“Lo and behold, Wednesday afternoon, my parents and I and my little suitcase took the trolley to the railroad station where we were met by the person who was in charge, and we were put on the train. And of course my last memory of my parents is them standing on the platform.”

Berta was sent to England and secured a sponsorship to attend the Royal College of Art. She never saw her parents again. Her father, Walter, died of cancer in 1940, and her mother, Irma, was killed in the Holocaust.

“We were told that we had to leave the school—that Jews could no longer attend German schools.… I was heartbroken.”

Following the German tradition, Berta Rosenhein’s parents gave her a Schultüte (school cone) filled with treats to celebrate a new school year in 1929. Berta was an exceptional student who was devastated when, years later, she and other Jewish students were banned from attending their secular high school.

Despite her resistance to leaving her parents, they insisted Berta escape N**i Germany on a Kindertransport when she was 15.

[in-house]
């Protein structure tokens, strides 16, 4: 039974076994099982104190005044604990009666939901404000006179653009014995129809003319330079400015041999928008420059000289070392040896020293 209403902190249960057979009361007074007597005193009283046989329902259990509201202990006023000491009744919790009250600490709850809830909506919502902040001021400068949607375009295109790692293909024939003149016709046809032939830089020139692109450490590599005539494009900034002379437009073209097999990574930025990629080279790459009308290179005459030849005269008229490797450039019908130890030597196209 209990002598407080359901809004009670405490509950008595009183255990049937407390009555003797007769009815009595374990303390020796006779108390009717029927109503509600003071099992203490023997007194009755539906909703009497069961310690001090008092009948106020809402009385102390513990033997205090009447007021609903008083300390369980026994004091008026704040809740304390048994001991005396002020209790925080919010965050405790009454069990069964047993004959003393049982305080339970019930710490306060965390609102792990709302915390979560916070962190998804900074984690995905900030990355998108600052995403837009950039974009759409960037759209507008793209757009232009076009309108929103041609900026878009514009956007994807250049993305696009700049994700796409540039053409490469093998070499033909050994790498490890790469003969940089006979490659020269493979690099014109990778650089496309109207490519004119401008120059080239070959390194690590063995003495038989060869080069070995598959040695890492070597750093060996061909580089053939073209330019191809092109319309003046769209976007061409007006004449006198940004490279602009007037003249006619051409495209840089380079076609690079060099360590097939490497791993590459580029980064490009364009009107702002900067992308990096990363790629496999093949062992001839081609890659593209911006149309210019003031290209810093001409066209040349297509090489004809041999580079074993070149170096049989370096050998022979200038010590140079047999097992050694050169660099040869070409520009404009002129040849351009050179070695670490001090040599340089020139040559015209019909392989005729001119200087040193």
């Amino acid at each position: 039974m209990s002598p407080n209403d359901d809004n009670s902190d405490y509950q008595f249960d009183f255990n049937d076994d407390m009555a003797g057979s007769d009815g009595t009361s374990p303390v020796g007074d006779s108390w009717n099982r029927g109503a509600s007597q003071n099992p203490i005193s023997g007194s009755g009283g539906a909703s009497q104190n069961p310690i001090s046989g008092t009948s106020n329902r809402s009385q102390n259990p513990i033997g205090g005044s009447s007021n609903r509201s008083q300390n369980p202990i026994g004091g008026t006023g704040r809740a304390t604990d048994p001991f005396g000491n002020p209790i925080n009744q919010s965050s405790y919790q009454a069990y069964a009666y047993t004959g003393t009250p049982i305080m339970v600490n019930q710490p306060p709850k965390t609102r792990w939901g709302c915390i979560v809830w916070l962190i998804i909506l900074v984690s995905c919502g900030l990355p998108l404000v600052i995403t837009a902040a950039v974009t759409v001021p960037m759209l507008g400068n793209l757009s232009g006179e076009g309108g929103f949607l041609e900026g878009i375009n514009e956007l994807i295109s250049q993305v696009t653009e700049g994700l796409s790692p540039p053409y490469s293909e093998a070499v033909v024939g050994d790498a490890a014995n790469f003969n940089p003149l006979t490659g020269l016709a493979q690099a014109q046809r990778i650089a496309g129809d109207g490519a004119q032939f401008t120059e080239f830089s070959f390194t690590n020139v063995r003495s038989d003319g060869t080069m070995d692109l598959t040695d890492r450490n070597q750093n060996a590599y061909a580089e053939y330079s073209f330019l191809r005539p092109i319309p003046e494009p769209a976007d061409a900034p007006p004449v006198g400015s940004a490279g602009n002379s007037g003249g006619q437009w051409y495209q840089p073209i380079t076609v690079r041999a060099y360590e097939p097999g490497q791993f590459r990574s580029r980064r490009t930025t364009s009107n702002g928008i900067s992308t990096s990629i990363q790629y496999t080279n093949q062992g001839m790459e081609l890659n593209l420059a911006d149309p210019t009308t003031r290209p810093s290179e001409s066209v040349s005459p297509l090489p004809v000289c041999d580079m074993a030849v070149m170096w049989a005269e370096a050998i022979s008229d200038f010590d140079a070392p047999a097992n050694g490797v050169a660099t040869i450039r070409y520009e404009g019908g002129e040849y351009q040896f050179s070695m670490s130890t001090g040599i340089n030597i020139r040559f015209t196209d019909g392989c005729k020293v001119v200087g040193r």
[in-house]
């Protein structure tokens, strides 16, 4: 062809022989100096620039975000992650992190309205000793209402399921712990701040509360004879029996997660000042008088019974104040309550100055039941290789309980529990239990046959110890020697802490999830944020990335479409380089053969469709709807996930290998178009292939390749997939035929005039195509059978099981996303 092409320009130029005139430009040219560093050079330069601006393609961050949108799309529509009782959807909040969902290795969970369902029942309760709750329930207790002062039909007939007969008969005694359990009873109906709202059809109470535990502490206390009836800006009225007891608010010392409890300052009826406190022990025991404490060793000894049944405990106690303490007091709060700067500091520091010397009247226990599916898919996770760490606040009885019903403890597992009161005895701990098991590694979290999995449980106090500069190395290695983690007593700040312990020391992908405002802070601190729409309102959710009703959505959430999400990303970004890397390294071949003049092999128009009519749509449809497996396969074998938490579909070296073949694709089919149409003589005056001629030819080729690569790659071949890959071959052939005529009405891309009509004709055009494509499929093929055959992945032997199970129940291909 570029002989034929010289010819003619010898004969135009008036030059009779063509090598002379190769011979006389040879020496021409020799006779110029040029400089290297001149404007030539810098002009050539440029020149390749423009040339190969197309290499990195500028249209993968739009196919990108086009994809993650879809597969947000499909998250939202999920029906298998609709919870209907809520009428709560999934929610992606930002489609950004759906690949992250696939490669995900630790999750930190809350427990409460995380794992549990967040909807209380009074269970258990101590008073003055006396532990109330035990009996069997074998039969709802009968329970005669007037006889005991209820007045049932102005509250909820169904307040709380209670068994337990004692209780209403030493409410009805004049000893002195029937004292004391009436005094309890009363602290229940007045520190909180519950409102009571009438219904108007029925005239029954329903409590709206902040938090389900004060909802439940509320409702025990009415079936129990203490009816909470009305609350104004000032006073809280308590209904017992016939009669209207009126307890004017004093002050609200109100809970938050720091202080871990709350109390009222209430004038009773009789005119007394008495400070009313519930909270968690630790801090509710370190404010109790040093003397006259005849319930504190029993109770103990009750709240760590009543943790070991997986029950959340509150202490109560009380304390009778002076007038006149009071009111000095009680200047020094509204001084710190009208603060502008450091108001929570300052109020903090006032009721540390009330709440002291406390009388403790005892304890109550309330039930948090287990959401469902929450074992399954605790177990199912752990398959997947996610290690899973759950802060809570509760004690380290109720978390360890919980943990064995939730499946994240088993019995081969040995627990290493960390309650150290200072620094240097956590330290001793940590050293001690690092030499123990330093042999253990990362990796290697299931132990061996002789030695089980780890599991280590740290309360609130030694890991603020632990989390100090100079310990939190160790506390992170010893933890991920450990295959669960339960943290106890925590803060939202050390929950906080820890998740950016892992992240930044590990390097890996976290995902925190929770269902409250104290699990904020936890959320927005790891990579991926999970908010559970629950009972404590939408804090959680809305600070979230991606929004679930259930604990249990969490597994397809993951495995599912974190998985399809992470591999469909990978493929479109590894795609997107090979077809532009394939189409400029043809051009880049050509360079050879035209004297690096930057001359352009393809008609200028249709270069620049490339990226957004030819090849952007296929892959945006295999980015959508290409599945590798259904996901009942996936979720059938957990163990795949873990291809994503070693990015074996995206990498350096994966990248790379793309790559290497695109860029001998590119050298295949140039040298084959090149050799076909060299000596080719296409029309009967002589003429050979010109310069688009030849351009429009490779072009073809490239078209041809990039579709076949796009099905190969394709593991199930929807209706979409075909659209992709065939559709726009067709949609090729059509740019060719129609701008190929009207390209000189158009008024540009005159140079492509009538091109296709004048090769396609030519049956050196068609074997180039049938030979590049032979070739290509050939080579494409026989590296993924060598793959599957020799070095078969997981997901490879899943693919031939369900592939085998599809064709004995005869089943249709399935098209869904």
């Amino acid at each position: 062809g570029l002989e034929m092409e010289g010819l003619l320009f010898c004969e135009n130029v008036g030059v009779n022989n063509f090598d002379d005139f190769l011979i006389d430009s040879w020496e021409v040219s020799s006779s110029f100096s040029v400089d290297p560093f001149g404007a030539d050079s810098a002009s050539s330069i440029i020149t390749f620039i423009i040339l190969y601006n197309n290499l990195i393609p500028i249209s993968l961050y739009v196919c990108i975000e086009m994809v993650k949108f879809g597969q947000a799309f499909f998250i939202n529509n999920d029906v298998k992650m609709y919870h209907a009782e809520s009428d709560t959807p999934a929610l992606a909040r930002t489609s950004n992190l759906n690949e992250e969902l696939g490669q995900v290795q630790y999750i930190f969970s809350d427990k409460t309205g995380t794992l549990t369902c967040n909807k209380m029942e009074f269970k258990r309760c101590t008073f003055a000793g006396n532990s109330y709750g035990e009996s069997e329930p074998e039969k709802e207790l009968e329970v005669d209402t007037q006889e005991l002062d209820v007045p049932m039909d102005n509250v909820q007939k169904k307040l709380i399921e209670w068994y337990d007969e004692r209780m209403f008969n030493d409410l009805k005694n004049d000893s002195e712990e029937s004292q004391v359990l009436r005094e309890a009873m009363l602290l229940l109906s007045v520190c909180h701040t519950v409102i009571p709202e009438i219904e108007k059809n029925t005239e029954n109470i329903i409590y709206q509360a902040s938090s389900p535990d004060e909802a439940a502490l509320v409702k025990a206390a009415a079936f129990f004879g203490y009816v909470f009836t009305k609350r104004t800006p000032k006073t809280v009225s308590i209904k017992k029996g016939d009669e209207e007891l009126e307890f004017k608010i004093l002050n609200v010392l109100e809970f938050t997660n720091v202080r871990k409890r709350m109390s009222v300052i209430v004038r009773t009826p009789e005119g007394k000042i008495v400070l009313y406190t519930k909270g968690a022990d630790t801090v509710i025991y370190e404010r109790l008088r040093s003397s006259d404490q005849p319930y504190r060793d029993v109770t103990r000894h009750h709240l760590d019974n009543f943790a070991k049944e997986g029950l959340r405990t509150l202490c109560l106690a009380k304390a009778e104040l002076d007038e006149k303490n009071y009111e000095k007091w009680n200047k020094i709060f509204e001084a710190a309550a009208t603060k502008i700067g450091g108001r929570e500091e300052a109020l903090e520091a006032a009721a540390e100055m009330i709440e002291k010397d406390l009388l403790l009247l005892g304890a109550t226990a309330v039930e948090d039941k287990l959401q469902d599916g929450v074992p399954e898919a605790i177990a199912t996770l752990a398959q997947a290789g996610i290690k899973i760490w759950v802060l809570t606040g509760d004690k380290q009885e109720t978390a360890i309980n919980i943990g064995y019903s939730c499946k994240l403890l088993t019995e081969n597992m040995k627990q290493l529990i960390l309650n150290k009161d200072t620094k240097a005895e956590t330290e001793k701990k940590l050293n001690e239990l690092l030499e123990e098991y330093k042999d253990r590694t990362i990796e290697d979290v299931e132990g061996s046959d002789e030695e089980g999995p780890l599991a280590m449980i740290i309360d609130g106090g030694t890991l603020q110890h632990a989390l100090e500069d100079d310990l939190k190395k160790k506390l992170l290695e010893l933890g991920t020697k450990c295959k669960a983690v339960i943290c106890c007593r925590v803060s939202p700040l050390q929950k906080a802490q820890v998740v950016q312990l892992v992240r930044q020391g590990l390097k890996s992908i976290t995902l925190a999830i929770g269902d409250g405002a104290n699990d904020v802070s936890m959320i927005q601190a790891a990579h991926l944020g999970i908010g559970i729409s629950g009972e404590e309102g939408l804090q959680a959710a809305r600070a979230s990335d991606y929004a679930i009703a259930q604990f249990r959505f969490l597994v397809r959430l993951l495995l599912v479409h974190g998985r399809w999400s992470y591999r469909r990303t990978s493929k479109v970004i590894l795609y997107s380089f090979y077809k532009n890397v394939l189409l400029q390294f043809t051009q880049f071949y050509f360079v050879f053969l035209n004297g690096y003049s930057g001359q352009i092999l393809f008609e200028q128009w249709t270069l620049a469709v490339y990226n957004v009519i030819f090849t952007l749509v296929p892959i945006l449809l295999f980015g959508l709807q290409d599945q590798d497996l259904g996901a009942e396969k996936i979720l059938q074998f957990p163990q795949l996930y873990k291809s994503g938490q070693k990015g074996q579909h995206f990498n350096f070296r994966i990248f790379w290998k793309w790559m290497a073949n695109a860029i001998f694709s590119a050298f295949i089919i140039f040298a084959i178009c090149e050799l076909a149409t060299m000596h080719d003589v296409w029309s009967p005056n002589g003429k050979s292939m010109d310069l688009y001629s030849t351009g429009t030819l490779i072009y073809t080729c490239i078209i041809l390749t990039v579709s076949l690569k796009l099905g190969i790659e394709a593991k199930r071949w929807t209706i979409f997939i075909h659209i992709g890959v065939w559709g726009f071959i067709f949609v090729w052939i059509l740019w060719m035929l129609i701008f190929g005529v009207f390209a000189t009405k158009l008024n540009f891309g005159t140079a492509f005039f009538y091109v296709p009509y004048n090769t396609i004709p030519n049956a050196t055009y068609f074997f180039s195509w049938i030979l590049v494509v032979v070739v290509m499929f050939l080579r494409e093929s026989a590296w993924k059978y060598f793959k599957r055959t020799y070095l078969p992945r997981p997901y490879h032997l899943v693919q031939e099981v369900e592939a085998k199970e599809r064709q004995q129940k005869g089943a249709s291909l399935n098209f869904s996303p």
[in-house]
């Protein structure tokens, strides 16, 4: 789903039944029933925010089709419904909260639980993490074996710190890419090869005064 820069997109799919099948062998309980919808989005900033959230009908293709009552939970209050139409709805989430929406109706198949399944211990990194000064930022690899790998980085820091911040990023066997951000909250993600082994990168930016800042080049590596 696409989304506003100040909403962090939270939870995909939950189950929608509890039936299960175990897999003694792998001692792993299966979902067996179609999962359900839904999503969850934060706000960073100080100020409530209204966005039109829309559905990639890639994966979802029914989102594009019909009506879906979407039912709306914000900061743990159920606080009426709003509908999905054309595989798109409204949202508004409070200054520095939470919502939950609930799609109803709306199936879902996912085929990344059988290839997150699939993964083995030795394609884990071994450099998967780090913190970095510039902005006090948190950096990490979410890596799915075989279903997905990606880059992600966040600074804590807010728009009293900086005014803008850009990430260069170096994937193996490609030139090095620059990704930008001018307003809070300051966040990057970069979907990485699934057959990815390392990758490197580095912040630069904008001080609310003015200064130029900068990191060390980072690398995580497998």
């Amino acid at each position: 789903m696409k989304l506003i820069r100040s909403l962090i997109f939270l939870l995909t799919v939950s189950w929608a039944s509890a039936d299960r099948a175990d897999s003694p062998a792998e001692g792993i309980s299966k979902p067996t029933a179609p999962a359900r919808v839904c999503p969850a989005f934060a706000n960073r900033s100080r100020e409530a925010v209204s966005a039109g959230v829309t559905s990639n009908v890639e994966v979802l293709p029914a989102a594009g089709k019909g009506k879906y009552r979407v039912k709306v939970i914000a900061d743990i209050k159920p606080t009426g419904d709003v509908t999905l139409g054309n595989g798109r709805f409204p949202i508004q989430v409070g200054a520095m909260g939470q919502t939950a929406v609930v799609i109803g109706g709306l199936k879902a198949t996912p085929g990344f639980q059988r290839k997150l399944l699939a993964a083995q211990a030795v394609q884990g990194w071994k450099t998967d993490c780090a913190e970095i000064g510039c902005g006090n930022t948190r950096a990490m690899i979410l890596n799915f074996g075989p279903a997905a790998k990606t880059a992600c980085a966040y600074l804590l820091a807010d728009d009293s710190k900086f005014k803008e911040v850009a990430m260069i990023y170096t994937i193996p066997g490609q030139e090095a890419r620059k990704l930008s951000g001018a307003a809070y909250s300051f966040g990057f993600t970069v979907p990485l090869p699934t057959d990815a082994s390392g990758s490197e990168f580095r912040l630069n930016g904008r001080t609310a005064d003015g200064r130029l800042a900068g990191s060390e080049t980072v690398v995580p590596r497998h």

“Lo and behold, Wednesday afternoon, my parents and I and my little suitcase took the trolley to the railroad station where we were met by the person who was in charge, and we were put on the train. And of course my last memory of my parents is them standing on the platform.”

Berta was sent to England and secured a sponsorship to attend the Royal College of Art. She never saw her parents again. Her father, Walter, died of cancer in 1940, and her mother, Irma, was killed in the Holocaust.

In August 1941, seven-year-old Ruth Engelhardt boarded the SS Mouzinho in Lisbon, Portugal, without any family. Her fath...
08/21/2021

In August 1941, seven-year-old Ruth Engelhardt boarded the SS Mouzinho in Lisbon, Portugal, without any family. Her father, who may have been Jewish, died before she was born, and her mother, who was not Jewish, was against the N**i party and was imprisoned at a French internment camp for stealing military supplies.